A trendy alternative to traditional swimming pools is a shipping container pool. These pools convert used shipping containers into swimming pools, which is eco-friendly and can help cut down on installation costs overall. But if you’re wondering if you should get a shipping container pool, one of the first considerations would be figuring out how much to budget for it.
In this article, I’ll break down all the costs of installing a shipping container pool in your backyard.
- The cost of the shipping container itself can range from $2,500 to $7,000, depending on the size and the condition of the container.
- When installing a shipping container swimming pool, you also need to budget for the pool liner, pool equipment, any plumbing and electrical work, and decking.
- On average, you can expect to pay between $8,000 to $20,000 to install an above ground shipping container pool and between $35,000 to $55,000 to install an inground pool.
- Some maintenance costs you will need to consider are the costs of chemicals needed, equipment, cleaning, and repairs.
Cost of a Shipping Container Pool
The cost of the materials needed for a shipping container pool can vary depending on several factors, but here’s a general breakdown to help you determine the costs of each aspect of the shipping container pool.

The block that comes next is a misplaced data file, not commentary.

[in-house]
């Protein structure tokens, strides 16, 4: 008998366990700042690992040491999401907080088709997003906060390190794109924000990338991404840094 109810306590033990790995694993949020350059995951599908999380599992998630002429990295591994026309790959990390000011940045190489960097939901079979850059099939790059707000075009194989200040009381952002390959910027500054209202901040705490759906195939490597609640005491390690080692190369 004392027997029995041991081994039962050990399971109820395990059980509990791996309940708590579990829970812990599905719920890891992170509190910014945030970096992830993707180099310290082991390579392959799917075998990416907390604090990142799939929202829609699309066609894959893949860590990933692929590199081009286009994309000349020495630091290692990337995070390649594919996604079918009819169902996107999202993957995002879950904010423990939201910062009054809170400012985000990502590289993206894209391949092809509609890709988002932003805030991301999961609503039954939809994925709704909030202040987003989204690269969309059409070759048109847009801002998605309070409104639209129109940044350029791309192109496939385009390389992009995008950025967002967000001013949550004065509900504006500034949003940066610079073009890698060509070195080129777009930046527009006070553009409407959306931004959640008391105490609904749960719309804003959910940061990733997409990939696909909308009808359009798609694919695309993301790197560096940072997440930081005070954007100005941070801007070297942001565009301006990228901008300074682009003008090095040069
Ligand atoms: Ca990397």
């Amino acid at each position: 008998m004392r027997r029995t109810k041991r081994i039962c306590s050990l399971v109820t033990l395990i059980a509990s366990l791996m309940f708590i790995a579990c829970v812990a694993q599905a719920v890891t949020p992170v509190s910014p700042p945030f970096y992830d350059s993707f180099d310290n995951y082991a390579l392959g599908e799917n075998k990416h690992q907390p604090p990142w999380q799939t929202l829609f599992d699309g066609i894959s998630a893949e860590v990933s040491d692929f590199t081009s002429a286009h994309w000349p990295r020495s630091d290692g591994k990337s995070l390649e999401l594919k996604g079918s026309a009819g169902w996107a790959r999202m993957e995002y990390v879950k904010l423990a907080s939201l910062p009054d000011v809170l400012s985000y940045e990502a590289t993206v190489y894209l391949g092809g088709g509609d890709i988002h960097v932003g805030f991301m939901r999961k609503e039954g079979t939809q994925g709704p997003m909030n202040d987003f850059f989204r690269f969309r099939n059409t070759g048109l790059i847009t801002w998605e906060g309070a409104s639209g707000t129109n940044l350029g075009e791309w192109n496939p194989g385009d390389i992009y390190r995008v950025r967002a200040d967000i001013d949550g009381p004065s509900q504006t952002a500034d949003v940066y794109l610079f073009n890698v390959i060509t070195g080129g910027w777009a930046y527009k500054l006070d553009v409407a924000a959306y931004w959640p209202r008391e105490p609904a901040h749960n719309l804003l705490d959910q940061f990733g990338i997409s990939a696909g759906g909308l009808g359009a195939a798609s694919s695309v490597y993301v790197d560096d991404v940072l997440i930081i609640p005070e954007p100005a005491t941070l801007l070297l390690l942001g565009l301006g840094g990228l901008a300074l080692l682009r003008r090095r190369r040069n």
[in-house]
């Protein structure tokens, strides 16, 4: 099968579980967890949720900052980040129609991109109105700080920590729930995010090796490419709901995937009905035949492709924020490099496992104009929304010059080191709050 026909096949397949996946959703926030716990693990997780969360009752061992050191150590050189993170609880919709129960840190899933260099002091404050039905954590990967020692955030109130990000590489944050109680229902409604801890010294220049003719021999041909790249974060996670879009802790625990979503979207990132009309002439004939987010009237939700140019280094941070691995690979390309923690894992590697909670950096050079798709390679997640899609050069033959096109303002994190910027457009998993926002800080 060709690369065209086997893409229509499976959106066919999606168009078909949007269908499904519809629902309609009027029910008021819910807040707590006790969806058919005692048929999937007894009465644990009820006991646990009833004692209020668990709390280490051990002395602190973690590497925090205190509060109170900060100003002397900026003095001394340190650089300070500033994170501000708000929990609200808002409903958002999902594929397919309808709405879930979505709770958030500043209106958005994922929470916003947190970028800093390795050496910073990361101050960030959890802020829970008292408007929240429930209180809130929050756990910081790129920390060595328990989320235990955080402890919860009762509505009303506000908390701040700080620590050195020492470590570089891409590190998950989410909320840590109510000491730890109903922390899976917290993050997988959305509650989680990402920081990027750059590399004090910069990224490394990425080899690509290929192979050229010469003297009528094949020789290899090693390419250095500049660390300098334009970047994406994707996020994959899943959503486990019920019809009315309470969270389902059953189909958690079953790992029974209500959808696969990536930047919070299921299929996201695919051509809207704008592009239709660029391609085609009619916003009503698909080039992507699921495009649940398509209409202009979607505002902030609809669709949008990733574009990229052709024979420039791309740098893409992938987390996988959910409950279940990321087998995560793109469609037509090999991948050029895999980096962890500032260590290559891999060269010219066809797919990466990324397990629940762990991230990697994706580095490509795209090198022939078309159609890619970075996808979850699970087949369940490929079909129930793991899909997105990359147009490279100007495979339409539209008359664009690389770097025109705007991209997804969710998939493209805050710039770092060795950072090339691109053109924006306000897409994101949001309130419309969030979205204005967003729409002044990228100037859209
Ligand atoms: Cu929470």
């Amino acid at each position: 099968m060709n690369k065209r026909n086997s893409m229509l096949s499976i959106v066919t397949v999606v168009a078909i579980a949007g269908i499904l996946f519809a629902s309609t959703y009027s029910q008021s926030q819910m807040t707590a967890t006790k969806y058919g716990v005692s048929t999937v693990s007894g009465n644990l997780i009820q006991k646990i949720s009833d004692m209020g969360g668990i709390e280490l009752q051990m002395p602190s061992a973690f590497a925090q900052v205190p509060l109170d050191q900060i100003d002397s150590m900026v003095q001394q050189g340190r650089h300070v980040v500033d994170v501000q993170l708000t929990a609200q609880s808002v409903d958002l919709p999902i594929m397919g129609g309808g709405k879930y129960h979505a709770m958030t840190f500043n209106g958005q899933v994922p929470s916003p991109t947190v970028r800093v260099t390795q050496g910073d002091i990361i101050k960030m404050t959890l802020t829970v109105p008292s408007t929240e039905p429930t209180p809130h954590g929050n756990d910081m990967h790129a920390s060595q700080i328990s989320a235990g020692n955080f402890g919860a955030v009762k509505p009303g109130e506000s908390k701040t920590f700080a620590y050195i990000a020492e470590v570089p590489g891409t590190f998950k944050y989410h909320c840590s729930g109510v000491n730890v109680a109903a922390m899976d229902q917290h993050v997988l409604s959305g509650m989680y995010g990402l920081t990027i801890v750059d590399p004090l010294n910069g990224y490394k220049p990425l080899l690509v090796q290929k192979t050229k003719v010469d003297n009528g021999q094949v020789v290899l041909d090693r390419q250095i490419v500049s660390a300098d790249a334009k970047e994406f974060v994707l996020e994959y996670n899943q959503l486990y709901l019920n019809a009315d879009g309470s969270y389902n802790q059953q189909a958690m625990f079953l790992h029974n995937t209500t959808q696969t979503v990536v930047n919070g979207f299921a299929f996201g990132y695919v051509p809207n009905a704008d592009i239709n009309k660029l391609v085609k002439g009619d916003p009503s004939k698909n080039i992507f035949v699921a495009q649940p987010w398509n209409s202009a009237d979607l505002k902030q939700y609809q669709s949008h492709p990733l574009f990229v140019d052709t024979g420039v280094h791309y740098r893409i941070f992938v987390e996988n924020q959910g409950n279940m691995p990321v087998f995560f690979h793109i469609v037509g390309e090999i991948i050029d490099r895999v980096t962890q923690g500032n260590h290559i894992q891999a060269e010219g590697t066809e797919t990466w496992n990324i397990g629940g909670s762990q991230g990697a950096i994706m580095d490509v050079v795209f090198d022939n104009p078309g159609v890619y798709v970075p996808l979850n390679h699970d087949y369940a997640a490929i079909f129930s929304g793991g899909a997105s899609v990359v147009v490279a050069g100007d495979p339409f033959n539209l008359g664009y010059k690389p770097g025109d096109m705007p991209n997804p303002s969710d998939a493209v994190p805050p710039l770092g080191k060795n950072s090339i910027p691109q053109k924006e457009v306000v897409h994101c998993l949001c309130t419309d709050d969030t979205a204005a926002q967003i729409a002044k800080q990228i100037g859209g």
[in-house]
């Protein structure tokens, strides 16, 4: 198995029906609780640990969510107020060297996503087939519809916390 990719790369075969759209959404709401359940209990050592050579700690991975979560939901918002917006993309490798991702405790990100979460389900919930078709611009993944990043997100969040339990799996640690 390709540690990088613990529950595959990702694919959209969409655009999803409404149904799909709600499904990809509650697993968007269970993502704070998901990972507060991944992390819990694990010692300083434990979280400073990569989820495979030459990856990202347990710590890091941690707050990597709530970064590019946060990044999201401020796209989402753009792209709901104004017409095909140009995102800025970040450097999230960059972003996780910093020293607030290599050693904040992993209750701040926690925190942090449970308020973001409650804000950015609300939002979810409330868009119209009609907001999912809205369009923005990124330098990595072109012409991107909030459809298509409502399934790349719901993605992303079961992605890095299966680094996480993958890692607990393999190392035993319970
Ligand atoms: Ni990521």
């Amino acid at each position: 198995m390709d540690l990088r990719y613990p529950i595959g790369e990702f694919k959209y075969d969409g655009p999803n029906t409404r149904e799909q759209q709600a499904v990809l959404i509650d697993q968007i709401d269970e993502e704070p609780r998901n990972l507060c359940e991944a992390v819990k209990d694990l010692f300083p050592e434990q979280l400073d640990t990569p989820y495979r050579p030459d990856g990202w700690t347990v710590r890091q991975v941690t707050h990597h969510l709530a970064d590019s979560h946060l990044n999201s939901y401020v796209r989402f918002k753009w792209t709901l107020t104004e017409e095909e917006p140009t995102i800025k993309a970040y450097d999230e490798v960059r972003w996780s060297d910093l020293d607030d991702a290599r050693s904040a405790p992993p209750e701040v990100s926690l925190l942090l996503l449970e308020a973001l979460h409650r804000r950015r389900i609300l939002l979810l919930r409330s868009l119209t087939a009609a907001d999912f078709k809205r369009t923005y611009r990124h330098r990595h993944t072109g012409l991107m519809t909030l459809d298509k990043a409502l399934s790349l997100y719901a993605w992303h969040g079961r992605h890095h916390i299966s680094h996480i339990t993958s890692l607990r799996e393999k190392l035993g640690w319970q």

The cost of the shipping container itself depends mainly on its size and condition. There are two general sizes of shipping containers: 8×20 and 8×40. A 20-foot container can cost around $2,500 – $5,500, and a 40-foot container can cost around $4,500 – $7,000.
You’ll need a pool liner to stop leaks and offer a smooth surface for swimming. Prices can range from $1,000 – $3,500, depending on the size of the pool and the type of material used.
You will need a pump and a filtration system to keep the water clean and circulating. This will set you back around $1,000 – $2,000.
Plumbing and Electrical
You’ll need to install plumbing and electrical systems to fill or drain water and power your pool equipment, which you can expect to cost roughly $2,000 – $3,000, although this depends on whether your pool will be inground or above ground.